The history of al Qaeda in the Arabian Peninsula catalogues every dimension of frustration in combatting terrorism. But is it possible that the United States and its Gulf allies are finally getting the measure of AQAP?
The increased influence of Arab Gulf states in regional affairs such as the fighting in Syria and the Saudi-led military campaign in Yemen has raised the stakes for relations between the six nations and poses significant consequences for stability.
A military alliance of Muslim-majority nations to fight terrorism poses no danger to U.S. interests. In fact, the Saudi-led initiative could be helpful in several ways beyond current levels of cooperation.
The face of leadership in the Gulf is getting younger. There are reasons not to assume that the Gulf's young leaders will gravitate to democratization. But their rise does provide an opportunity for a much-needed update to U.S. strategy in the region.
The U.S.-Iran nuclear accord has induced a sense of abandonment in Riyadh. The Saudis may fear that Washington might one day replace its alliance with Saudi Arabia with a new partnership with Iran; or perhaps more realistically, that it might come to depend less on Riyadh given improving ties with Iran.
It is no surprise that the final Iran nuclear deal was met with opposition in Israel and Saudi Arabia. For all the talk about whether or not this is a good deal, negotiating with Iran was the original sin from their perspective.
Diplomats have reached a nuclear agreement with Iran. Now, the United States faces important policy decisions that will help shape the days ahead and the relationship that emerges between Iran and the other parties involved.
Whatever overlapping interests they may have in dangerous groups like Lashkar-e Taiba, the Saudis and Pakistanis have much bigger reasons for seeking each other's friendship. These reasons may be largely transactional, but the transaction has been a mutually beneficial one for nearly 40 years.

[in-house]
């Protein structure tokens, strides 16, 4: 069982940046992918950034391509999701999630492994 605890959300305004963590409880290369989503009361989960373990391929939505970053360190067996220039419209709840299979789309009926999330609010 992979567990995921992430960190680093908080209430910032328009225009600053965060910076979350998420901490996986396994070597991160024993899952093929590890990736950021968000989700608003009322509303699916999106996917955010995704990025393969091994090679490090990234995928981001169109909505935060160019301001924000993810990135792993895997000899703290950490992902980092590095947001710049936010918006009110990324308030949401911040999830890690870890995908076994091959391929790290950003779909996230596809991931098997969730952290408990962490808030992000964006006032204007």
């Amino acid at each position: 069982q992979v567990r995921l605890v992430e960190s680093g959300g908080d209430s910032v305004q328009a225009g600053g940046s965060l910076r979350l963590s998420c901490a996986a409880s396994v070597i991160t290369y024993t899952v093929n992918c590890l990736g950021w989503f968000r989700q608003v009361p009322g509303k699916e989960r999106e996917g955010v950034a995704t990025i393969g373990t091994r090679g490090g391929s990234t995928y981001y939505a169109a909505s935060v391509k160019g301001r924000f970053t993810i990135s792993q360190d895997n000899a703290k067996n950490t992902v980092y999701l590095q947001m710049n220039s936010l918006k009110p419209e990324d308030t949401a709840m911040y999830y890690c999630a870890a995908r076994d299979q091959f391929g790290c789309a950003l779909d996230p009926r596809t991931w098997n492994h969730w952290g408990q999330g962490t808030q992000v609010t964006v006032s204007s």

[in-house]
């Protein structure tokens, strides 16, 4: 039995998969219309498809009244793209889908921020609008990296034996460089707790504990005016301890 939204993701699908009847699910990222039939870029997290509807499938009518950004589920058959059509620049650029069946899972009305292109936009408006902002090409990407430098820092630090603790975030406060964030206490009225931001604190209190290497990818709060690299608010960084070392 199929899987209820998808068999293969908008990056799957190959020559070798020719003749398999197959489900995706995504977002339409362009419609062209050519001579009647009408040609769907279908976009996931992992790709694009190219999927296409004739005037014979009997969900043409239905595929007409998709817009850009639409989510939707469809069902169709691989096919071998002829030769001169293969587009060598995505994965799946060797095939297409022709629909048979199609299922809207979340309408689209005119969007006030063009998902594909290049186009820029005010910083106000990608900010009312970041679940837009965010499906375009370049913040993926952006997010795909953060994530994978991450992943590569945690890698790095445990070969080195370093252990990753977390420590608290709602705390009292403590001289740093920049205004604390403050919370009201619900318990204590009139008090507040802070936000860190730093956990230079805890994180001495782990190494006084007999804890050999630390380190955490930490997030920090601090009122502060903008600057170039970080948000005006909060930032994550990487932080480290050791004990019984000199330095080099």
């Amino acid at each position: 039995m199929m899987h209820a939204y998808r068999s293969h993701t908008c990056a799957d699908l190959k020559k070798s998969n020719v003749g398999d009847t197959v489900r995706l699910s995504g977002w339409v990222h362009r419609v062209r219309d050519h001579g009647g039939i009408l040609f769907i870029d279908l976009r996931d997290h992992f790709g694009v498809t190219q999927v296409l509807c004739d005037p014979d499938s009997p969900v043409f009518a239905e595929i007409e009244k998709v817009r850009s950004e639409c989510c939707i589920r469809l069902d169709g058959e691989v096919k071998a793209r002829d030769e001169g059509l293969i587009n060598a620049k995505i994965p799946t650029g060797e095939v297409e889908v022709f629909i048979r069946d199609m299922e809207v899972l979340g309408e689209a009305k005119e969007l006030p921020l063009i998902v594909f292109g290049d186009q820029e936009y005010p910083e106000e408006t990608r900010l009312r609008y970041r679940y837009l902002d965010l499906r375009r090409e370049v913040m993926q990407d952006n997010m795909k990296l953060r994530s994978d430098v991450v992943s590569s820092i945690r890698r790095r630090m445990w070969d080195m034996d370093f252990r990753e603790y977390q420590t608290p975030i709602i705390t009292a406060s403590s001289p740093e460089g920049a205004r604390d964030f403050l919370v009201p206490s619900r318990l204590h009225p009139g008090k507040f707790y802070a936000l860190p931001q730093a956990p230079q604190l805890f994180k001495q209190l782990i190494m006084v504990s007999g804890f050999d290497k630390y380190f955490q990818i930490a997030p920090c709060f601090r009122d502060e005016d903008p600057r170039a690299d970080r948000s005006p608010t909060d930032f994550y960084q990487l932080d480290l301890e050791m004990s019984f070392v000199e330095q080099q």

Instability in Yemen does not benefit Iran, Saudi Arabia, or the United States. Al-Qaeda in the Arabian Peninsula is a major threat to all three countries. And neither side in the Yemeni conflict has the capability to impose central authority in Yemen by itself.
Nuclear negotiations should not be held hostage to all of the things Iran may be doing right or wrong. The conflicts in the Middle East are much more complex than “Iran on the march” theories would have us believe.
As ISIS leader Abu Bakr al-Baghdadi reaches for control of the holy sites in and around Mecca and Medina and the wealth that comes with them, the U.S., NATO, and others should consider providing significant equipment and know-how to shore up the border defenses of Saudi Arabia, Kuwait, and Jordan.
The recent increase of sectarian terrorism is best understood as a product of the ancient Sunni-Shiite divide, the growth of modern-day extremist groups, the Iranian-Saudi rivalry, and the growing phenomenon of fractured states.
RAND researchers Alireza Nader, Dalia Dassa Kaye, and Jeffrey Martini discuss November's extension to nuclear negotiations between Iran and the P5+1. Moderated by Lynn Davis, director of RAND's Washington Office, these experts cover reactions from and implications for Iran, Israel, and the wider region
While it is not surprising that the alleged letter from President Obama to Iranian Supreme Leader Khamenei has upset domestic critics of the nuclear negotiations, the alleged correspondence has also unsettled Israel and Saudi Arabia, which fear a “bad” deal with Iran and even secret collusion between Washington and Tehran. But such concerns seem unfounded.
In this June 2014 Congressional Briefing, a panel of Middle East experts discuss concerns about Iran of two key U.S. partners; the internal dynamics and motivations of the Iranian government; and U.S. policy options to craft a sustainable nuclear agreement with Iran.
What might the Middle East and U.S. policy look like in the days after a deal with Iran? Experts posit that a final nuclear agreement is reached with Iran and then examine the potential responses of two U.S. partners in the region: Israel and Saudi Arabia.
President Barack Obama’s upcoming trip to Saudi Arabia to meet with King Abdullah offers an opportunity to engage in a much needed dialogue about the future of the conflict in Syria and to hear what a strong ally and friend has to say about stability in the region.
The Geneva agreement is only a first step toward a comprehensive deal but it is an important achievement. Iran's ability to move toward a nuclear weapons breakout capability has been halted in return for limited sanctions relief.